In particular, the variation of AGC with SOC indicates significant relationships in both Kilimanjaro (R2 = 0.72, p = 0.00) and the Taita Hills (R2 = 0.56, p = 0.01) (Figure 6, Table 4). In Kilimanjaro, AGC relates significantly with Soil BLD (R2 = 0.72, p = 0.00) and pH (R2 = 0.80, p = 0.00) but not in the Taita Hills (Figure 6, Table 4). While, AGC does not relate significantly with CEC in both inhabited slopes of Mount Kilimanjaro and the Taita Hills. Increase of AGC is significant with the increase of EVI on the inhabited slopes of Mount Kilimanjaro (R2 = 0.68, p = 0.00) and the Taita Hills (R2 = 0.41, p = 0.05). Population density apparently significantly affects AGC distribution only in the Taita Hills (R2 = 0.42, p = 0.04) but not on the slopes of Mount Kilimanjaro (Figure 6, Table 4).

The multivariate response of AGC to elevation and slope showed significant relationship in Kilimanjaro (KCarbMod1) (R2 = 0.72, p = 0.00) and the Taita Hills (TCarbMod1) (R2 = 0.73, p = 0.01) (Table 4). However, multivariate response of AGC to these environmental variables is relatively similar to the univariate response to the elevation in Kilimanjaro and to the slope angle in the Taita Hills. When quadratic function is introduced on the elevation in KCarbMod1 (thus, KCarbMod2) in Kilimanjaro, the response of AGC is increased significantly to about 84% (Table 4). In the case for the Taita Hills, response of AGC increased significantly but with a small margin. However, when population

Figure 6. Relationship of AGC with environmental variables (physical and soil variables) on the inhabited slopes of Mount Kilimanjaro and the Taita Hills.

density is added to the model TCarbMod1 (thus, TCarbMod3), the response of AGC increases significantly to about 89% (p = 0.00). This implies, other than the slope which seems to be the most important variable influencing AGC in the Taita Hills, population density has effect on the distribution of AGC to an extent. AGC response to the inclusion of population density in KCarbMod1 is not significant. AGC multivariate response to edaphic variables (pH, CEC, BLD and SOC) (KCarbMod3) is very significant (R2 = 0.90, p = 0.00) on Kilimanjaro but not in the Taita Hills (Table 4). The combination of KCarbMod1 with KCarbMod3/7; thus KCarbMod4 (Table 4) shows AGC responds significantly (R2 = 0.94, p = 0.03) on Kilimanjaro but not in the Taita Hills. However, response of AGC to KCarbMod4 is relatively similar to the response to KCarbMod3.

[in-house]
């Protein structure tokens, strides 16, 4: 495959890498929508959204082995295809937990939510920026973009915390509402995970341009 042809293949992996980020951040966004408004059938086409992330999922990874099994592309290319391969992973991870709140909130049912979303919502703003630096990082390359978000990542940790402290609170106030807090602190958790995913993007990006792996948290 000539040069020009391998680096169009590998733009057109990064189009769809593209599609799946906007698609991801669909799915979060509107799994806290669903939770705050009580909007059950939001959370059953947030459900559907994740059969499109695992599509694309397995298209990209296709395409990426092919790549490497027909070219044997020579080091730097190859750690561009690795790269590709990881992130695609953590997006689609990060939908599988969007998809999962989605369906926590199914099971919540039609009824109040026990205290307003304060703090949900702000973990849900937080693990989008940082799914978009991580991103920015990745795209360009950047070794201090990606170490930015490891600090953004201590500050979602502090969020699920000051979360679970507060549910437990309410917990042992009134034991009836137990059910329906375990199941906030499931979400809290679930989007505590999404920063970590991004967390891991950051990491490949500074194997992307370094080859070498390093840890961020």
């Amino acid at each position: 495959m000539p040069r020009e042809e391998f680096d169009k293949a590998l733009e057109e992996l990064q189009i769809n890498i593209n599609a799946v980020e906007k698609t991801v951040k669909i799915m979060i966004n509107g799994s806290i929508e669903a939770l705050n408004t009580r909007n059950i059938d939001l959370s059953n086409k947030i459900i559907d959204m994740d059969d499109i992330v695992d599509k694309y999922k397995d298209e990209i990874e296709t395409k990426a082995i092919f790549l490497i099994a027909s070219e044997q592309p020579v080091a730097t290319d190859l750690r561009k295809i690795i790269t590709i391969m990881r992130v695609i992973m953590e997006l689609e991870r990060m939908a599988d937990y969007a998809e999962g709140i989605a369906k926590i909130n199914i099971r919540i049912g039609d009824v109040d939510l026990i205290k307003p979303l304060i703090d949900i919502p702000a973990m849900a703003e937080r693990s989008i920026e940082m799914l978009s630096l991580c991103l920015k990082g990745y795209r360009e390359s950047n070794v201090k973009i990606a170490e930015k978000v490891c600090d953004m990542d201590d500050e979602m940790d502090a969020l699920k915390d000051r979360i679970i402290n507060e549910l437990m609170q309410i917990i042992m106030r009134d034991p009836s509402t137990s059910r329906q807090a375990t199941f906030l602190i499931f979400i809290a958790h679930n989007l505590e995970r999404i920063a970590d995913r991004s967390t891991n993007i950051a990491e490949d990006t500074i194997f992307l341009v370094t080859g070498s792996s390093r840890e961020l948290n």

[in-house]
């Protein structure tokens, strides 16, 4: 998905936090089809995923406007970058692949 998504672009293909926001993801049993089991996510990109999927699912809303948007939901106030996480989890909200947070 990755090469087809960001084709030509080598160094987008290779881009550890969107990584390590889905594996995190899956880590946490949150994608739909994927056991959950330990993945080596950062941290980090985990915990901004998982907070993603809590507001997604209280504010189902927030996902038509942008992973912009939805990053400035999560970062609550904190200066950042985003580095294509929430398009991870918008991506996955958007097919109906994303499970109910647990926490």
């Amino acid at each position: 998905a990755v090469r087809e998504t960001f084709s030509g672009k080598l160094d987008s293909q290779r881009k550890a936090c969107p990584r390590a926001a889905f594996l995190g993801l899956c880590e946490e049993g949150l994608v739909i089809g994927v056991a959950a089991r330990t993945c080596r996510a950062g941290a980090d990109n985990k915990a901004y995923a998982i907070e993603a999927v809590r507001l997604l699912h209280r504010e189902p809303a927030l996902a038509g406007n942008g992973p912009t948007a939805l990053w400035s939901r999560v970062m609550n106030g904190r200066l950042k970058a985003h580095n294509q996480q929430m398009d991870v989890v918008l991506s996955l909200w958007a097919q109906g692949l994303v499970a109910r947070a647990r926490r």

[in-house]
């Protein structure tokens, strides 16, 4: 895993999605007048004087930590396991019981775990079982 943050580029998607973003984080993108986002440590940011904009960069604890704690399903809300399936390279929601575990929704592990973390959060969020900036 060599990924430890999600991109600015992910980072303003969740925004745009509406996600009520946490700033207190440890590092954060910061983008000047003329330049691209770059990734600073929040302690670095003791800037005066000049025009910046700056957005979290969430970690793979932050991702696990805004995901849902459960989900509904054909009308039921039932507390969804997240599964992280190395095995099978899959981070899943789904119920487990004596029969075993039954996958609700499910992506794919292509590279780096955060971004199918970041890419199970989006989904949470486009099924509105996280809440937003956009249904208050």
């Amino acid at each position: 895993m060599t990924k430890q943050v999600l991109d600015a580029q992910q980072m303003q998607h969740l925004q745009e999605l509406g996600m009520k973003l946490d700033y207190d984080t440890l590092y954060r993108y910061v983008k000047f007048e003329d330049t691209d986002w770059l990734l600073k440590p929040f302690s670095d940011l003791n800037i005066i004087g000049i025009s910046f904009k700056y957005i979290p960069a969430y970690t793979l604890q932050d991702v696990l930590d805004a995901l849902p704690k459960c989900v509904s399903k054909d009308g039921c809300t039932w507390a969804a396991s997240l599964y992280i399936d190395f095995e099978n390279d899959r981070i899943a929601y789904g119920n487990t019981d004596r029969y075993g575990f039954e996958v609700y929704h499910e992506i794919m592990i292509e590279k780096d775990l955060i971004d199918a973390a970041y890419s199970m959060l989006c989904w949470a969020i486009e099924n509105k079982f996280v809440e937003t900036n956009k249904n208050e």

Table 4. Prediction, univariate and multivariate model relationship of the Above Ground Carbon Storage (AGC/Carb) with environmental variables on the inhabited slopes of Kilimanjaro and Taita Hills.

3.5. Statistical and Visual Validation of AGC Prediction Model

The evaluation considers models that show significant relationship with the distribution of AGC on the inhabited slopes of Mount Kilimanjaro and the Taita Hills. The AIC indicates the model KCarbMod3/7 performs best in explaining the distribution of AGC on Kilimanjaro (AIC = 87.20). AGC predicted by KCarbMod3/7 and AGC recorded in plots significantly associate by 94% (R = 0.94, p = 0.00) on Kilimanjaro transect (Table 5). In the Taita Hills, the model TCarbMod3 performs best in explaining the response of AGC (AIC = 71.11) and apparently associate with the high proportion of AGC recorded on site (R = 0.79, p = 0.01) than other models (Table 5). This is followed by SOC model

Table 5. Evaluation of predicted AGC by correlation with the observed plot AGC on the slopes of Mount Kilimanjaro. PredCarb is the predicted AGC and PlotCarb is the observed plot AGC.